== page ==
Magyar Jeti Zrt v Hungary (third-party intervention, 2018)
In September 2013, a group of football fans on their way from Hungary to Romania stopped at an elementary school in Hungary whose pupils were mostly Roma. The football fans made racist remarks, waved flags, and one of them allegedly urinated on the building. The head of the local Roma-minority self-government gave a video interview to a Romani media outlet the same day, associating the football fans with the Hungarian political party Jobbik, which, itself, has often been associated with anti-Roma prejudice. The next day, a journalist published an article about the event on the website www.444.hu with a link to the video of the interview on YouTube. Jobbik subsequently sued the website’s owner for damaging its reputation by linking to the video which Jobbik claimed contained defamatory statements, since Jobbik had not been involved in the incident. Jobbik won the case, which the website owner unsuccessfully appealed all the way to Hungary’s Supreme Court. The website owner complained to the European Court of Human Rights that being held liable for an electronic link violated Article 10 of the European Convention on Human Rights (freedom of expression).
The ERRC’s Third-Party Intervention
This is one of the third-party interventions for which we won the 2018 Columbia Global Freedom of Expression Prize in Legal Services.
In our intervention, we made two points.
The first was that when minorities targeted by hate crimes or hate speech associate those acts with the views of particular politicians or political parties, they are engaging in expression for which Article 10 of the European Convention on Human Rights (freedom of expression) provides a high level of protection. We asked the Court to consider the situation of Roma who, as the European Court has frequently recognised, require special protection under the Convention. In addition to living poorer, shorter lives with fewer opportunities, Roma are exposed to high rates of hate crimes and hate speech as well as to comments by politicians and political parties blaming them for a wide range of social problems. It was natural for many Roma to express a link between violent or otherwise extreme manifestations of antigypsyism on the one hand and politicians and political parties that cast their political arguments in racialised terms on the other. We relied on UN and Council of Europe sources that likewise noted the important role politicians play in creating an environment in which racial hatred – including hate crimes – can flourish. Restricting Roma from expressing such a link was, in itself, whether conscious or not, a manifestation of antigypsyism; it silences Roma and so perpetuates historical patterns of exclusion.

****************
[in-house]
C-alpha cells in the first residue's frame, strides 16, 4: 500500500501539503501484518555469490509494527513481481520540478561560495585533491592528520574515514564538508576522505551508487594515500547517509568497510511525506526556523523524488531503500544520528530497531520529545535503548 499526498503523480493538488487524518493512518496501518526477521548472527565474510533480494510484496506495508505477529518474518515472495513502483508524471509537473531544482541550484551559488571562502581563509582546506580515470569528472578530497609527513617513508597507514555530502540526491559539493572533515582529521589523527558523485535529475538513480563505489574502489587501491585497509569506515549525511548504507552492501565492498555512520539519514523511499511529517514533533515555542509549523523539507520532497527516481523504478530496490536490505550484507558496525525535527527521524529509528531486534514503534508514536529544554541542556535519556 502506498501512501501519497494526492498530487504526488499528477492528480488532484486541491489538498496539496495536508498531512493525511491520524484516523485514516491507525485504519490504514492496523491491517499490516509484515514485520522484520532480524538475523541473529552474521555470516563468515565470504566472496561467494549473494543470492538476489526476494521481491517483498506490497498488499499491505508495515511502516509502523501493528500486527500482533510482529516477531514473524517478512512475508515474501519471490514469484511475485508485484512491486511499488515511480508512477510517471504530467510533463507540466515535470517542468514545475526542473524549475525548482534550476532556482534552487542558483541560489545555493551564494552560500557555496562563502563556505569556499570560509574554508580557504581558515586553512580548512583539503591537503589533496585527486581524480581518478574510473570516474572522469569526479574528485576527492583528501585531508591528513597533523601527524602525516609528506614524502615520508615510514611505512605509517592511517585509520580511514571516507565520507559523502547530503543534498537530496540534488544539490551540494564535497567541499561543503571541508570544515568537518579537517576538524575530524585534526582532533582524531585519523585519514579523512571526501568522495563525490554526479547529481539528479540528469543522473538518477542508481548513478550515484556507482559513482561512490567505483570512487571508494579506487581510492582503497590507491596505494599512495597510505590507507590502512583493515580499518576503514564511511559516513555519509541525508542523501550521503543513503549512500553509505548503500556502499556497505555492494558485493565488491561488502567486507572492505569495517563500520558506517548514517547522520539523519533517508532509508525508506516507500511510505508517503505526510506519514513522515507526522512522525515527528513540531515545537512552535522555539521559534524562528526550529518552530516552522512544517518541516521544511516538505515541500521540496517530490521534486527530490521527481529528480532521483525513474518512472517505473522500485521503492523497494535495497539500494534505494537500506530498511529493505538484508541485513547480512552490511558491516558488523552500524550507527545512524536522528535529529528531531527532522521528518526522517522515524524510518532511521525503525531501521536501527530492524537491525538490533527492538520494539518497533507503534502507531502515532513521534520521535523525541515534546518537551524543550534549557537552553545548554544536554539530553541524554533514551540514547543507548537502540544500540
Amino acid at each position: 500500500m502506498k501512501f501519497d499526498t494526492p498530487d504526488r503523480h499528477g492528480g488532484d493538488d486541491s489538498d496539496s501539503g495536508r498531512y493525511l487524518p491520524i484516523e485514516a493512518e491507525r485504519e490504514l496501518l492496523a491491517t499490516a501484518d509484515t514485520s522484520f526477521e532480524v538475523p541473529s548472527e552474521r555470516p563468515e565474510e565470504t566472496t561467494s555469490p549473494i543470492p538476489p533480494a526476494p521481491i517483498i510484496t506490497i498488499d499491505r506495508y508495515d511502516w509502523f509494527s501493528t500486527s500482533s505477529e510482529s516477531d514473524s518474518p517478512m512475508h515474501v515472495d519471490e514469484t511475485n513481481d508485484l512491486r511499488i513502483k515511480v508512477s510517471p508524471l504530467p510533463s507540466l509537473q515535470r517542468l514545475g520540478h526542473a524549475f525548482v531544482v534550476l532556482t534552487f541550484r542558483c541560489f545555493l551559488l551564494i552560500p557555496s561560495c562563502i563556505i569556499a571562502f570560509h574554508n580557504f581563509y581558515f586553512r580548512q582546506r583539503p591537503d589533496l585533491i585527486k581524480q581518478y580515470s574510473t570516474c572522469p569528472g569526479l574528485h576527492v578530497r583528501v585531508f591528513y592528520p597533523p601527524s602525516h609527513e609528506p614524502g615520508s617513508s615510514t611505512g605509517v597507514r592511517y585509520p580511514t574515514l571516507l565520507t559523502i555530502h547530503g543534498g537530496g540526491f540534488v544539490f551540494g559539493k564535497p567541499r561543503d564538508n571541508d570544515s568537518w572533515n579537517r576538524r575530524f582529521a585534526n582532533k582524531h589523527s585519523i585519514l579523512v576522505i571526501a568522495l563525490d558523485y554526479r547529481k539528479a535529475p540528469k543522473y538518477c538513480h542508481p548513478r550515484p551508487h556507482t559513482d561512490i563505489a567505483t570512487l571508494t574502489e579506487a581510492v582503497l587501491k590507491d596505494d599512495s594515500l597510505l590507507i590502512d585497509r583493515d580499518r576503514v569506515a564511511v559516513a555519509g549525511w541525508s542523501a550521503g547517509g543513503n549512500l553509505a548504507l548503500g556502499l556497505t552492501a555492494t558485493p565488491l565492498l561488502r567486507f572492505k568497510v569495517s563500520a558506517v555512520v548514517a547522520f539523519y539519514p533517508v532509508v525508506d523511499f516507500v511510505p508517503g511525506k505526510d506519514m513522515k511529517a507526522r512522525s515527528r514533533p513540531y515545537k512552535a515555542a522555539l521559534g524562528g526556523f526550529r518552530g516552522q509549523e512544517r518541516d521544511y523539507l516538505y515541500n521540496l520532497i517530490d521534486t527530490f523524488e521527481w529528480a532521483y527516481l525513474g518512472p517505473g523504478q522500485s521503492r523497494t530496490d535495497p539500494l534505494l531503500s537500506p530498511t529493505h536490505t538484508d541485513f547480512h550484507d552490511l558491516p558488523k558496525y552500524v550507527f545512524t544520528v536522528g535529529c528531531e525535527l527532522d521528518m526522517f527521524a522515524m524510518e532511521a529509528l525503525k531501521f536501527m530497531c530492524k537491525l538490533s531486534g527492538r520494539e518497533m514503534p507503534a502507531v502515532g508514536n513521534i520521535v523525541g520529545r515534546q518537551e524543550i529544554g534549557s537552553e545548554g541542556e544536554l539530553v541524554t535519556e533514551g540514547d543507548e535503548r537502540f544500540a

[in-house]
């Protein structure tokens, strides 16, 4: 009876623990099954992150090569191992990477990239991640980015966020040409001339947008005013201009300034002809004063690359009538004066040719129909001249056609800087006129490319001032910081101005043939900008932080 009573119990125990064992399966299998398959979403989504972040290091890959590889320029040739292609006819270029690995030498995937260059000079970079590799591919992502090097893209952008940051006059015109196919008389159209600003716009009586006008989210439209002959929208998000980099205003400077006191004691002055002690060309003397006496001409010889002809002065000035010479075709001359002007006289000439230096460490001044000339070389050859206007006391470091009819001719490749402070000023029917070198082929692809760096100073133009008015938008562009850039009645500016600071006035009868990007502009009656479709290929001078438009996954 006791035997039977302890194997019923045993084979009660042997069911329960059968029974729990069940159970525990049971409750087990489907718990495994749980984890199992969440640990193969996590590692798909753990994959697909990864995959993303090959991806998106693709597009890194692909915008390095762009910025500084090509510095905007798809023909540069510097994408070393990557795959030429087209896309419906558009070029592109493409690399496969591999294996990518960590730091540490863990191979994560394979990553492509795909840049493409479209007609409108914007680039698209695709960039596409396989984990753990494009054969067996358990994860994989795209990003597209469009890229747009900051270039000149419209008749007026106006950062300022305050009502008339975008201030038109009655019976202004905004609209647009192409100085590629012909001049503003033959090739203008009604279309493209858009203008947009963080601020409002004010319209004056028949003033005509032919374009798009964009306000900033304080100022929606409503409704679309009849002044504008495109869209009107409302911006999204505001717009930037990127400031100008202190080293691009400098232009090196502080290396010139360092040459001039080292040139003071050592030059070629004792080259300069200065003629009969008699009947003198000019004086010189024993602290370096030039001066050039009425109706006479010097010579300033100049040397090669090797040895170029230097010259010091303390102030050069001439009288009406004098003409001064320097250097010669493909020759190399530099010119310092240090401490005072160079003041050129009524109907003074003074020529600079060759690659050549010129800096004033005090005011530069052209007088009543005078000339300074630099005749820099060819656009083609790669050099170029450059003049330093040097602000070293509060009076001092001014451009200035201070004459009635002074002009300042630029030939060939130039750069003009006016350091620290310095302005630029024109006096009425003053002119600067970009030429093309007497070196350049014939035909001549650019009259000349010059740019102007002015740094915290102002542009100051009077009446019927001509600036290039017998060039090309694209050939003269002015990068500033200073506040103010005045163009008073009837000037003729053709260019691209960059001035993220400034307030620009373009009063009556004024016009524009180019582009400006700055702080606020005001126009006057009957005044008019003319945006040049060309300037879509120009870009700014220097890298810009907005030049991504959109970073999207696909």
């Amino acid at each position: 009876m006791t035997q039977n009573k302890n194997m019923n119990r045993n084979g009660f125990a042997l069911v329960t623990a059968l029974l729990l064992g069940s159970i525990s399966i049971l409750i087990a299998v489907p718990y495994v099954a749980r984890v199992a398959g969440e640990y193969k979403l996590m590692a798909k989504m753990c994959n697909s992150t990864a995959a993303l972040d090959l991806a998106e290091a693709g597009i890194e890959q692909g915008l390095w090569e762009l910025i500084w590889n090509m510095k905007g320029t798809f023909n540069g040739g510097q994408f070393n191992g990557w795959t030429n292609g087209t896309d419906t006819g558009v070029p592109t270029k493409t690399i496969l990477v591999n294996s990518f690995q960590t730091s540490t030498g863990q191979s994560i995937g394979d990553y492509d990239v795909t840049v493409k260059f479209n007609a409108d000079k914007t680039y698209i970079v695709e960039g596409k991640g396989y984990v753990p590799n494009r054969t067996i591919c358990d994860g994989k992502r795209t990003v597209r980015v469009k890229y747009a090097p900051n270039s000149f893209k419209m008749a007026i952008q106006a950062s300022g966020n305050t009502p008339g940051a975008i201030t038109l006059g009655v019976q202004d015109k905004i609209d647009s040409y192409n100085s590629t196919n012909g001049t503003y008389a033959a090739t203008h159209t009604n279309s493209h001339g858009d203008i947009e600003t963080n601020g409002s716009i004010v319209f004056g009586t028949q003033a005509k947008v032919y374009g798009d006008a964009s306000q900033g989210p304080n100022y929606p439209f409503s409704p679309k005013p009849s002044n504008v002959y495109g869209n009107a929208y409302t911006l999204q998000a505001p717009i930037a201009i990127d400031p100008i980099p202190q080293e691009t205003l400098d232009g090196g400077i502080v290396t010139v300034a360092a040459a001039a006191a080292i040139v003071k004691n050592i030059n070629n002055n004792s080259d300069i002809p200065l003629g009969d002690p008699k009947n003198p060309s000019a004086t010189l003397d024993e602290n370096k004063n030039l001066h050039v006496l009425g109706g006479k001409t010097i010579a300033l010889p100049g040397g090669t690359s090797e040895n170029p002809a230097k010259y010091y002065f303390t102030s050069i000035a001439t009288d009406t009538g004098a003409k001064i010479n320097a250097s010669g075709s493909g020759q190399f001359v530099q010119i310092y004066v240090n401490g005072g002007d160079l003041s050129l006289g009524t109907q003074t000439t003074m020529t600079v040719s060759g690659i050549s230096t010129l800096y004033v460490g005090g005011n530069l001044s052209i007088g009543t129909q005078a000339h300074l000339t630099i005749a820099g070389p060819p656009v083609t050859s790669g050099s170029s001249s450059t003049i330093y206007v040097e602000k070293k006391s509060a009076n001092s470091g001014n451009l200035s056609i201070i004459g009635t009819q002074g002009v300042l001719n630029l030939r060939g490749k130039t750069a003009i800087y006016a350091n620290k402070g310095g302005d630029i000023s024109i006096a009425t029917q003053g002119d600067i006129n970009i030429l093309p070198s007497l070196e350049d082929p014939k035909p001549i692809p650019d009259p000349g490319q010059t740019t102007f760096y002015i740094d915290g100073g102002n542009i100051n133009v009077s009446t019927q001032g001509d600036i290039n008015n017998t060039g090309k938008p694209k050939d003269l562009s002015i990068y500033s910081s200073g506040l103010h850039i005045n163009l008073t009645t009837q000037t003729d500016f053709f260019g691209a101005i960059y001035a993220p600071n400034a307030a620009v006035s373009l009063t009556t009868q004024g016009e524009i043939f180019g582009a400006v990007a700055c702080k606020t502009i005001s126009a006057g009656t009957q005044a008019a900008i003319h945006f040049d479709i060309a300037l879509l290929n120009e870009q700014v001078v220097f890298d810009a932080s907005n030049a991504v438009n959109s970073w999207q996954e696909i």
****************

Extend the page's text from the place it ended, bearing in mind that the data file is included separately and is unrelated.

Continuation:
Our second point was that exposing online publishers to liability for the content of linked material will unduly burden civil society’s and racial minorities’ efforts to combat racism. We highlighted our own “rapid response” work in providing a rights-based commentary on unfolding events concerning violations of Roma rights through blogs, press releases, Facebook posts, and Twitter. That work was our contribution to the online fight against antigypsyism. We rely extensively on the use of electronic links to materials published online by others. If we had to carry out our online work under the threat of a lawsuit concerning those links, our rapid-response operation would have to change significantly, with a considerable chilling effect. We highlighted that although we operated across Europe, we were a registered foundation in Hungary.
The Court’s Judgment
The Court found a violation of the freedom of expression. At the time the journalist added the hyperlink to the article, that journalist could not have clearly seen that the statement on the video was clearly unlawful. Furthermore, Hungarian law did not allow the Hungarian courts to balance the competing rights. Under Hungarian law, the journalist liable for linking to what was later decided to be a defamatory statement, no matter what. That kind of automatic liability would have a chilling effect on journalists more generally, which was incompatible with the Convention. Judges needed to be able to balance the interests against each other.
Although the Court summarised our third-party intervention in its judgment (as it always does), the Court’s reasoning did not reflect the main point of the invention: that the underlying statement of the head of the local Roma-minority self-government could not be considered defamatory at all.
The Court’s judgment of facts can be found here.
The ERRC’s third-party intervention can be found here.